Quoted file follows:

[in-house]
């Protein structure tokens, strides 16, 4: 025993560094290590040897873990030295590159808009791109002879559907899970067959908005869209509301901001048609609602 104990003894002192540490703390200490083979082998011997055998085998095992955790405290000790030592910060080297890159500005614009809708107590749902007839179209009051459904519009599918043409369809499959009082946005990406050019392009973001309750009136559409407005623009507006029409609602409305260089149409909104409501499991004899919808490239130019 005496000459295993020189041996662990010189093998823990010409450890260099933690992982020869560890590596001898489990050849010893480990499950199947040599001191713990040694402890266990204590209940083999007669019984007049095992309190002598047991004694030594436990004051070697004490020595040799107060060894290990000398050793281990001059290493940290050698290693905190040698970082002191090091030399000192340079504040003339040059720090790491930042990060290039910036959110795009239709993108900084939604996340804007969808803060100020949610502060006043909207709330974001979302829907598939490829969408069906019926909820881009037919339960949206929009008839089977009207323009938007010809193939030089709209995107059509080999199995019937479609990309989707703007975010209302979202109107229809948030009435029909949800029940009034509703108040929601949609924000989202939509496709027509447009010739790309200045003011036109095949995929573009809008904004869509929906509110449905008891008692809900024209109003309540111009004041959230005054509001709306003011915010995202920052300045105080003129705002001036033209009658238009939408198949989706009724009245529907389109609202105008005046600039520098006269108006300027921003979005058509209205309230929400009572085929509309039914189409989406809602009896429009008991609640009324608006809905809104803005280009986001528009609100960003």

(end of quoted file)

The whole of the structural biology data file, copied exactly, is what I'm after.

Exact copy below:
[in-house]
């Protein structure tokens, strides 16, 4: 025993560094290590040897873990030295590159808009791109002879559907899970067959908005869209509301901001048609609602 104990003894002192540490703390200490083979082998011997055998085998095992955790405290000790030592910060080297890159500005614009809708107590749902007839179209009051459904519009599918043409369809499959009082946005990406050019392009973001309750009136559409407005623009507006029409609602409305260089149409909104409501499991004899919808490239130019 005496000459295993020189041996662990010189093998823990010409450890260099933690992982020869560890590596001898489990050849010893480990499950199947040599001191713990040694402890266990204590209940083999007669019984007049095992309190002598047991004694030594436990004051070697004490020595040799107060060894290990000398050793281990001059290493940290050698290693905190040698970082002191090091030399000192340079504040003339040059720090790491930042990060290039910036959110795009239709993108900084939604996340804007969808803060100020949610502060006043909207709330974001979302829907598939490829969408069906019926909820881009037919339960949206929009008839089977009207323009938007010809193939030089709209995107059509080999199995019937479609990309989707703007975010209302979202109107229809948030009435029909949800029940009034509703108040929601949609924000989202939509496709027509447009010739790309200045003011036109095949995929573009809008904004869509929906509110449905008891008692809900024209109003309540111009004041959230005054509001709306003011915010995202920052300045105080003129705002001036033209009658238009939408198949989706009724009245529907389109609202105008005046600039520098006269108006300027921003979005058509209205309230929400009572085929509309039914189409989406809602009896429009008991609640009324608006809905809104803005280009986001528009609100960003």